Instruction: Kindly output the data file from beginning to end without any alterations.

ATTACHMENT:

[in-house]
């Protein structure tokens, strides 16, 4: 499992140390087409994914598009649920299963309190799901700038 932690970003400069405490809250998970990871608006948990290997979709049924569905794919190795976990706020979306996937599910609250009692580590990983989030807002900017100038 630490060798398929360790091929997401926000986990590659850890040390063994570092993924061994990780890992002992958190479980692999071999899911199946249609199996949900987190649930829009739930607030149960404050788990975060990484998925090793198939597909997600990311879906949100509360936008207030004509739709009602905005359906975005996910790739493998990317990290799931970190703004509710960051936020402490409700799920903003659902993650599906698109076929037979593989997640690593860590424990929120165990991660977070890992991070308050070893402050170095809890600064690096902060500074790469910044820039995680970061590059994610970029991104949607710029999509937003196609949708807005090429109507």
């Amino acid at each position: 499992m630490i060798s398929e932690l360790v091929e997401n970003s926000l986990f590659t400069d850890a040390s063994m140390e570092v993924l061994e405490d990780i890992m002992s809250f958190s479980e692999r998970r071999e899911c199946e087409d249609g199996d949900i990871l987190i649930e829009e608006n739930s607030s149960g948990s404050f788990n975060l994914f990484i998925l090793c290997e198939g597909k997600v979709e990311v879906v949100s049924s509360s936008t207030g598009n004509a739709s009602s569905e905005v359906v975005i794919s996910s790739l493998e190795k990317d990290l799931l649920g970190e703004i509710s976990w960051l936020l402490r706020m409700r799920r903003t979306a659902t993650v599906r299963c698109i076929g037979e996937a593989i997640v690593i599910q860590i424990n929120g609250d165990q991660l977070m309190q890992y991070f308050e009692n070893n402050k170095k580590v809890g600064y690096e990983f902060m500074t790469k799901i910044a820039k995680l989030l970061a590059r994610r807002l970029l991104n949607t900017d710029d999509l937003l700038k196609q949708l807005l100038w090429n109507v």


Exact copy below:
[in-house]
């Protein structure tokens, strides 16, 4: 499992140390087409994914598009649920299963309190799901700038 932690970003400069405490809250998970990871608006948990290997979709049924569905794919190795976990706020979306996937599910609250009692580590990983989030807002900017100038 630490060798398929360790091929997401926000986990590659850890040390063994570092993924061994990780890992002992958190479980692999071999899911199946249609199996949900987190649930829009739930607030149960404050788990975060990484998925090793198939597909997600990311879906949100509360936008207030004509739709009602905005359906975005996910790739493998990317990290799931970190703004509710960051936020402490409700799920903003659902993650599906698109076929037979593989997640690593860590424990929120165990991660977070890992991070308050070893402050170095809890600064690096902060500074790469910044820039995680970061590059994610970029991104949607710029999509937003196609949708807005090429109507």
């Amino acid at each position: 499992m630490i060798s398929e932690l360790v091929e997401n970003s926000l986990f590659t400069d850890a040390s063994m140390e570092v993924l061994e405490d990780i890992m002992s809250f958190s479980e692999r998970r071999e899911c199946e087409d249609g199996d949900i990871l987190i649930e829009e608006n739930s607030s149960g948990s404050f788990n975060l994914f990484i998925l090793c290997e198939g597909k997600v979709e990311v879906v949100s049924s509360s936008t207030g598009n004509a739709s009602s569905e905005v359906v975005i794919s996910s790739l493998e190795k990317d990290l799931l649920g970190e703004i509710s976990w960051l936020l402490r706020m409700r799920r903003t979306a659902t993650v599906r299963c698109i076929g037979e996937a593989i997640v690593i599910q860590i424990n929120g609250d165990q991660l977070m309190q890992y991070f308050e009692n070893n402050k170095k580590v809890g600064y690096e990983f902060m500074t790469k799901i910044a820039k995680l989030l970061a590059r994610r807002l970029l991104n949607t900017d710029d999509l937003l700038k196609q949708l807005l100038w090429n109507v």